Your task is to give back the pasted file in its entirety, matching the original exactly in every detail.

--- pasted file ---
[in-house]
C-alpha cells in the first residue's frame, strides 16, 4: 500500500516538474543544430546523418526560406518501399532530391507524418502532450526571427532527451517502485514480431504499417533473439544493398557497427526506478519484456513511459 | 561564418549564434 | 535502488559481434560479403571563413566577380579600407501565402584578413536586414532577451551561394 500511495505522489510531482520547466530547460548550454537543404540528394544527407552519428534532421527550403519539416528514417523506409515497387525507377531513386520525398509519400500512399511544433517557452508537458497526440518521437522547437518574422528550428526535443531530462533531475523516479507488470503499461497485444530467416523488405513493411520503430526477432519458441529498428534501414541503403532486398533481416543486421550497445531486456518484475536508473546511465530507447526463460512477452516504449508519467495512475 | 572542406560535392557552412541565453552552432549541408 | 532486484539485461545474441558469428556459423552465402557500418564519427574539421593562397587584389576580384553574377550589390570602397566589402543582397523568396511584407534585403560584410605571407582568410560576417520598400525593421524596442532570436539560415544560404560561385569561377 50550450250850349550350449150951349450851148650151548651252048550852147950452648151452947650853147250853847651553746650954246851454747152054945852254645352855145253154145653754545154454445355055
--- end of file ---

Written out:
[in-house]
C-alpha cells in the first residue's frame, strides 16, 4: 500500500516538474543544430546523418526560406518501399532530391507524418502532450526571427532527451517502485514480431504499417533473439544493398557497427526506478519484456513511459 | 561564418549564434 | 535502488559481434560479403571563413566577380579600407501565402584578413536586414532577451551561394 500511495505522489510531482520547466530547460548550454537543404540528394544527407552519428534532421527550403519539416528514417523506409515497387525507377531513386520525398509519400500512399511544433517557452508537458497526440518521437522547437518574422528550428526535443531530462533531475523516479507488470503499461497485444530467416523488405513493411520503430526477432519458441529498428534501414541503403532486398533481416543486421550497445531486456518484475536508473546511465530507447526463460512477452516504449508519467495512475 | 572542406560535392557552412541565453552552432549541408 | 532486484539485461545474441558469428556459423552465402557500418564519427574539421593562397587584389576580384553574377550589390570602397566589402543582397523568396511584407534585403560584410605571407582568410560576417520598400525593421524596442532570436539560415544560404560561385569561377 50550450250850349550350449150951349450851148650151548651252048550852147950452648151452947650853147250853847651553746650954246851454747152054945852254645352855145253154145653754545154454445355055